NaPoWriMo 2022 Day 20 The Blossom

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Thanks to Eleni Trapp @elenies for making this photo available freely on Unsplash.

Today’s prompt challenged me to write a poem that anthropomorphizes a kind of food. I’m not sure I really accomplished this, but I certainly managed an idea to the cherry blossom.

Can you tell I’m longing for spring?

My bones miss the energy of the warm sun on my skin. Each morning they beg for mercy from the chill of frost and bitter wind.

My nose misses that honey sweet scent mixed with the musty wet earth that accompanies the spring blooms.

Please come quickly!

The Blossom

Born in boggy sorrow, blossoms
billowing in the breeze after
the harrow of heavy spring rains.

Sunshine and spring leave their stamp on
stained fingers and lips sealed with a
kiss of ruby goodness. Juicy

life carefully cultivated
from the bitterness of winter—
the making of a miracle.

I raise my cupped hands to drink in
sweet almond and honey fragrance—
so delicate that it’s nearly

indiscernible. The secrets
of spring in a solitary
word: cherries are a metaphor

for life—the taste is tart, the scent
is sweet, the process leaves its mark
lingering on our skin for days.

I am certain the Cherry knows
the full weight of power possessed
for it returns year after year.

Hope comes alive in each blossom;
otherwise we would waste away
in a world of constant winter.

—cjpjordan

NaPoWriMo (Global) 2022 Day Two

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Thanks to Katelyn Greer @katelyn_g for making this photo available freely on Unsplash

The daily prompt today was a challenge to write a poem based on a word featured in a tweet from Haggard Hawks, an account devoted to obscure and interesting English words.

I chose the word WINTERCEARIG. It is from an Anglo-Saxon poem written in the late 10th century and essentially means ‘winter-sorrow’, and was likely meant to describe a feeling of downheartedness or despondency caused by, or as desolate as, the depths of winter. In other words, WINTERCEARIG is Seasonal Affective Disorder identified 1,000 years before the term was used (1984) by Norman Rosenthal and colleagues at the National Institute of Mental Health in Bethesda, MD.

Obviously, the sky outside my window inspired this poem. Michigan in winter (because Michigan doesn’t recognize March 21 as the first day of spring) is nearly always gloomy.

For my poem form I chose the sevenling because it seemed unnecessarily difficult and fit the mood of “wintercearig” perfectly. 

Simplified, the sevenling poem is a seven line poem. Lines one to three should contain three connected or contrasting statements; lines four to six should similarly have three elements connected directly or indirectly or not at all. The seventh line should act as a narrative summary or punchline or an unusual juxtaposition.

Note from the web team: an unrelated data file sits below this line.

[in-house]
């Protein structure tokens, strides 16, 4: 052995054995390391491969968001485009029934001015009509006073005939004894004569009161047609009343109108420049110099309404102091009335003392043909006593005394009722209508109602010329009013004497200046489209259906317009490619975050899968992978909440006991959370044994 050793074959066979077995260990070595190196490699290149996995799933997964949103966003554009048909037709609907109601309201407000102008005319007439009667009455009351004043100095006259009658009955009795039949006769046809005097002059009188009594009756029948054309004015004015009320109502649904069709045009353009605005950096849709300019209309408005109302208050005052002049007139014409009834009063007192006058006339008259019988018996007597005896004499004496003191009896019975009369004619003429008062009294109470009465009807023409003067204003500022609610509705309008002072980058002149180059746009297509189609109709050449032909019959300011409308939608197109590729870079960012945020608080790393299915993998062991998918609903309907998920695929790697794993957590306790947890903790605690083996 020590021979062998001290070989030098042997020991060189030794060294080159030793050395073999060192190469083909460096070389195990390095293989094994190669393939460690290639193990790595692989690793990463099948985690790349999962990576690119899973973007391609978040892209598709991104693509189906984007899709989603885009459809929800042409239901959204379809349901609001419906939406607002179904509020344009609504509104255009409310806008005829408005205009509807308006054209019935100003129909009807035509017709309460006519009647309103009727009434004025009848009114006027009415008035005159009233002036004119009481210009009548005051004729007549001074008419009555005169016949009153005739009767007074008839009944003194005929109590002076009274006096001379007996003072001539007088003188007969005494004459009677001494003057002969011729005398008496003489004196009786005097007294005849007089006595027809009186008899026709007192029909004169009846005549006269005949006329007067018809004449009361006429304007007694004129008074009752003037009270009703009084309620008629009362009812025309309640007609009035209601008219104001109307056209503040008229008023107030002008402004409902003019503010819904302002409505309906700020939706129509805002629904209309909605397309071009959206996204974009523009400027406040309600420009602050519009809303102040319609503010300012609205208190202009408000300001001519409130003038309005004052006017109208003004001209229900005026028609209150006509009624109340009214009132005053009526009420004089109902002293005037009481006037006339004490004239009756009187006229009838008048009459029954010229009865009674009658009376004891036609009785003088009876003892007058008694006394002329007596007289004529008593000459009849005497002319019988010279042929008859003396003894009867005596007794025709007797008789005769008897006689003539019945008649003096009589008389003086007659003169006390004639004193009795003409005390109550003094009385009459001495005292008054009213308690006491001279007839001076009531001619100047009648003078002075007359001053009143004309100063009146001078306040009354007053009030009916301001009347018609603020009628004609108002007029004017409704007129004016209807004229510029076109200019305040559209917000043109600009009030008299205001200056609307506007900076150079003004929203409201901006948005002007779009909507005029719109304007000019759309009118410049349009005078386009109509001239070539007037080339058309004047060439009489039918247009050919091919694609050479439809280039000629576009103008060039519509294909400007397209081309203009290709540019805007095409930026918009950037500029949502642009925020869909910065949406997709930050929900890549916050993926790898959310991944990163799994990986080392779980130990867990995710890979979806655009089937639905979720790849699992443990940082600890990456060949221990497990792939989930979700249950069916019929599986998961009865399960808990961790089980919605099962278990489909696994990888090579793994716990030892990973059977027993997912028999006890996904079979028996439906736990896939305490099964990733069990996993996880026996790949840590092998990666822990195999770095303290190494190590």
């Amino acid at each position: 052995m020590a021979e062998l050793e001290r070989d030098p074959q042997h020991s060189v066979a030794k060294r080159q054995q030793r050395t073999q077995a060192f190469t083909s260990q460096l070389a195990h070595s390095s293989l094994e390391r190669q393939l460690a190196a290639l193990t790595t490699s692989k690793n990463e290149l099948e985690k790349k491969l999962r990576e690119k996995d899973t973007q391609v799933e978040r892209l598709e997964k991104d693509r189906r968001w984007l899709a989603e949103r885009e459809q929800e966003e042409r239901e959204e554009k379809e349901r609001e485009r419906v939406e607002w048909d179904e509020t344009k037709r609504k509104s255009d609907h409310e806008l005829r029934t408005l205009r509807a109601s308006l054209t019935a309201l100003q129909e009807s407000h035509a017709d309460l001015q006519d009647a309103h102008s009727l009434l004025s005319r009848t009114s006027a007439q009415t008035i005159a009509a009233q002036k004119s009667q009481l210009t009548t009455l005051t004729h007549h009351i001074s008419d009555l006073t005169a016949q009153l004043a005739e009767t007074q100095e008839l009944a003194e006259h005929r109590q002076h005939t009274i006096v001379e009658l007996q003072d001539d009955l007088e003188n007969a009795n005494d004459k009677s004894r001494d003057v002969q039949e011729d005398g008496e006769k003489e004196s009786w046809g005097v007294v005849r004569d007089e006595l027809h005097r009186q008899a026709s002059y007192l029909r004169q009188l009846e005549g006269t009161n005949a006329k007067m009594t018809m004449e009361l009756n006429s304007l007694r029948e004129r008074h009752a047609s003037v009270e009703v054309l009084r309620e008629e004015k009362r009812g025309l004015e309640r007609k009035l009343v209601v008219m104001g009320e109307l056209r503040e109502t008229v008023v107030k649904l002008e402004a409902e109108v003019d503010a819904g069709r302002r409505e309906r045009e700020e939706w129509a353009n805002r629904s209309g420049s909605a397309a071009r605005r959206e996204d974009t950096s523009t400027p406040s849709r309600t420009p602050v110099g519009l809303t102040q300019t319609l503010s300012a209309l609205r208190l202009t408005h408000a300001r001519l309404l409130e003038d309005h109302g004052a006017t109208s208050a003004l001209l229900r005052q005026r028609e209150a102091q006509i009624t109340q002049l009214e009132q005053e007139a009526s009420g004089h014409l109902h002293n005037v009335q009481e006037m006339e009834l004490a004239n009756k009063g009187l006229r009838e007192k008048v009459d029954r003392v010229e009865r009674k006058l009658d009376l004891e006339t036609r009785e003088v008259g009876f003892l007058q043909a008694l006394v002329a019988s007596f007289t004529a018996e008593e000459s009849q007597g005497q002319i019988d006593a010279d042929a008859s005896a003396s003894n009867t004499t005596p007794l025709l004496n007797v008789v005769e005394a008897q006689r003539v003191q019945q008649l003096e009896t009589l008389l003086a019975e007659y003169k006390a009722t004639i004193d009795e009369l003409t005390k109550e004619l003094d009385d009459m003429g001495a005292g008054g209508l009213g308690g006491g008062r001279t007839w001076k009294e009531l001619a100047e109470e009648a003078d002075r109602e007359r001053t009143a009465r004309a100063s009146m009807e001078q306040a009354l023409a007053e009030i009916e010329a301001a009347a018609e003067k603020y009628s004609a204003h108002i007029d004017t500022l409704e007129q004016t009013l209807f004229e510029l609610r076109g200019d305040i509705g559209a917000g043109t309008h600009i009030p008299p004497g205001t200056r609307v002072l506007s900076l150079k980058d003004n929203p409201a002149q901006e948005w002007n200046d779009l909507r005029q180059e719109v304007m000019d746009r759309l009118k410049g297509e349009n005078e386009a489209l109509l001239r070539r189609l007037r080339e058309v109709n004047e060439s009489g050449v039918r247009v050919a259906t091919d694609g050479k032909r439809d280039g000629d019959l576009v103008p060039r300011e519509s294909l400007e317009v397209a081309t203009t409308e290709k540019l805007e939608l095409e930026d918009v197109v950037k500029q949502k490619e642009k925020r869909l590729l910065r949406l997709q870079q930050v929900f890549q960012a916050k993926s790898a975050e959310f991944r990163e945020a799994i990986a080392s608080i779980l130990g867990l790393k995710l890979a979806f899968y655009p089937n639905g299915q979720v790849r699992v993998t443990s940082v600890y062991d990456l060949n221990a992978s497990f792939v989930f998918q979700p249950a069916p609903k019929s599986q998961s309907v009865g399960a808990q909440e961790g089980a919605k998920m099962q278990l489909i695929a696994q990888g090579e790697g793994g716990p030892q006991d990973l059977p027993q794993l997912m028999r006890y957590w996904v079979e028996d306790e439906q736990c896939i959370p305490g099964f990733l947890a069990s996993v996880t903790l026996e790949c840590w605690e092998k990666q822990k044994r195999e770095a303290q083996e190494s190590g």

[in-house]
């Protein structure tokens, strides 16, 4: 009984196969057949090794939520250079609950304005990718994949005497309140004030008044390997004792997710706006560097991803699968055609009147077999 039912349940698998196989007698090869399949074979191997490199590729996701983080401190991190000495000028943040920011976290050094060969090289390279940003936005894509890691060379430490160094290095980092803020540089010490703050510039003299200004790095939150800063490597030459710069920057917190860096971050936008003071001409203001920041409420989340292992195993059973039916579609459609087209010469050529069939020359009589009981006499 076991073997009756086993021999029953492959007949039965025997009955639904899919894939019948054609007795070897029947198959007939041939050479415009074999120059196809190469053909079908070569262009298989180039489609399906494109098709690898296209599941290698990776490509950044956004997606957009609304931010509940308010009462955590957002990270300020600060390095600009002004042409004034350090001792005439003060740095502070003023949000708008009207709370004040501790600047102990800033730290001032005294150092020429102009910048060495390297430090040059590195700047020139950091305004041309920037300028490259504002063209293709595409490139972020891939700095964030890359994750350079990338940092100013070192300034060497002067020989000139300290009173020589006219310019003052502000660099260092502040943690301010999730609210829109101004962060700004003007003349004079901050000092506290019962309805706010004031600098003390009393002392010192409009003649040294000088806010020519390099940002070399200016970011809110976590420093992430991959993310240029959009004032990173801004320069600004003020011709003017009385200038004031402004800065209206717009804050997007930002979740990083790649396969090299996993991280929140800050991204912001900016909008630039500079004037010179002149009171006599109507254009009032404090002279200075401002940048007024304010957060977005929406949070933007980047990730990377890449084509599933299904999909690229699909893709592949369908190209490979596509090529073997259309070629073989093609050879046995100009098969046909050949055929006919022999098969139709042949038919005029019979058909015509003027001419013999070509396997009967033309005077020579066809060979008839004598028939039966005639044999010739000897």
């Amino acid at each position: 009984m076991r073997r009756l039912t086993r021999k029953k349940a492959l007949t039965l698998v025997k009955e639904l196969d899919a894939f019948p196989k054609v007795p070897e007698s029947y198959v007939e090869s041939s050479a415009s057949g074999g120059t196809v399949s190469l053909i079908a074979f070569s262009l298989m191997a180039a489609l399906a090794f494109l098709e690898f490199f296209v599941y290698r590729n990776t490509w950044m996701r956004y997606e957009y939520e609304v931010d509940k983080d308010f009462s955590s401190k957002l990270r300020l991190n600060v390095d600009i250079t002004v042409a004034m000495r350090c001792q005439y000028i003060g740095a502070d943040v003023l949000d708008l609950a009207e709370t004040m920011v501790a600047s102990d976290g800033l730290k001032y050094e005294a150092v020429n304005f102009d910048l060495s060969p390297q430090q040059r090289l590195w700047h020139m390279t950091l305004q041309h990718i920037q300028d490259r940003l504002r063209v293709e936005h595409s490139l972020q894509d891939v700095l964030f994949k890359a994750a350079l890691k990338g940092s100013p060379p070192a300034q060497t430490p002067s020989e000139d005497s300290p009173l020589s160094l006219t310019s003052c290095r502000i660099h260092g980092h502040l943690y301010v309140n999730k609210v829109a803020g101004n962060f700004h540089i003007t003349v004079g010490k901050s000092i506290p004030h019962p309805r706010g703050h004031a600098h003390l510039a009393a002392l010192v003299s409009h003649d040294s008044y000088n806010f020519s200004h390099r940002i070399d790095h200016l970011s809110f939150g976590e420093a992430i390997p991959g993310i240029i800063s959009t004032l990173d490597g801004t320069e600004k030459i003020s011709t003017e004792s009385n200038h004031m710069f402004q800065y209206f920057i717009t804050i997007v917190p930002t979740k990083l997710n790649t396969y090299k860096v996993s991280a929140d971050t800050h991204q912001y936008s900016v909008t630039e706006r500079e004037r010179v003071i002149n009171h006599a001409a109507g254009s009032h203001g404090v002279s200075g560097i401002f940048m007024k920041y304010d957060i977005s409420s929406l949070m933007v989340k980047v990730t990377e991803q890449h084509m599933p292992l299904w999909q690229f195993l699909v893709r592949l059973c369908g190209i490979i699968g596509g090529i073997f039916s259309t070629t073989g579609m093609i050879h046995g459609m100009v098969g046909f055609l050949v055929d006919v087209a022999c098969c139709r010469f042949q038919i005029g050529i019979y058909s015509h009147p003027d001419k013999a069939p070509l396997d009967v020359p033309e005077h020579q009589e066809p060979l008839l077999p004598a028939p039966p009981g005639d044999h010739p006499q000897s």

Simple, right?

Well, not as complex as some form poems, but certainly not without its challenge. I connected two sevenling stanzas in this poem. I’m not sure I did it exactly right because I am still unsure whether each line must be a complete sentence. There are conflicting definitions online. Perhaps one of you is more familiar and can educate me.

Also important is the fact that according to the Anglo-Saxon scholars on the Twitter account, the word that I chose (WINTERCEARIG) is pronounced  “winter-chee-arry” or “winter-cherry”, so you will see the cheery/cherry play on words come out in my sevenling poem.

SAD

I dread the moment the first picture perfect snowfall ceases to glimmer,
when the gray slush of snow matches the gray slush of sky overhead,
and when last vestige of green is covered with frost.
The sorry and sorrow of winter sets into my bones,
my mood matching the graying skies,
and cheer quickly dies.

Wintercearig sets in.

Not every color is lovely: gray strips away the energy,
beige removes any hint of excitement,
and black resembles my soul full of rage.
I long for skies of cerulean blue,
aqua waters of the Agean variety,
and the vibrant orange of tiger lilies in bloom.

Summer cherries make me cheery, but "winter-cherry" grows me weary.

--cjpjordan

Day #13

National Poetry Month: Day #13

Today’s prompt was to write a poem that contains at least one kenning. Kennings are metaphorical phrases developed in Nordic sagas. They generally consist of two nouns joined together which imaginatively describe or name a third thing.

This poem is dedicated to my friend, Amy–a great lover of those sweet purple faerie blossoms of spring who rise from the frozen ground year after year. (The photos are also hers.)

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croci

purple heads
lifting up
pursed lips
to blow
a kiss
toward heaven
winter’s pearls
melted now
giving way
finally, finally

petal-opener
arrived late
wound tightly
after large
gusty breaths
worked hard
keeping cool
and dormant
fertile soil
until, until

spring buckets
poured out
wet blessings
upon greedy
parched dirt
ancient fireball
coaxed gently
purple heads
to rise
again, again.

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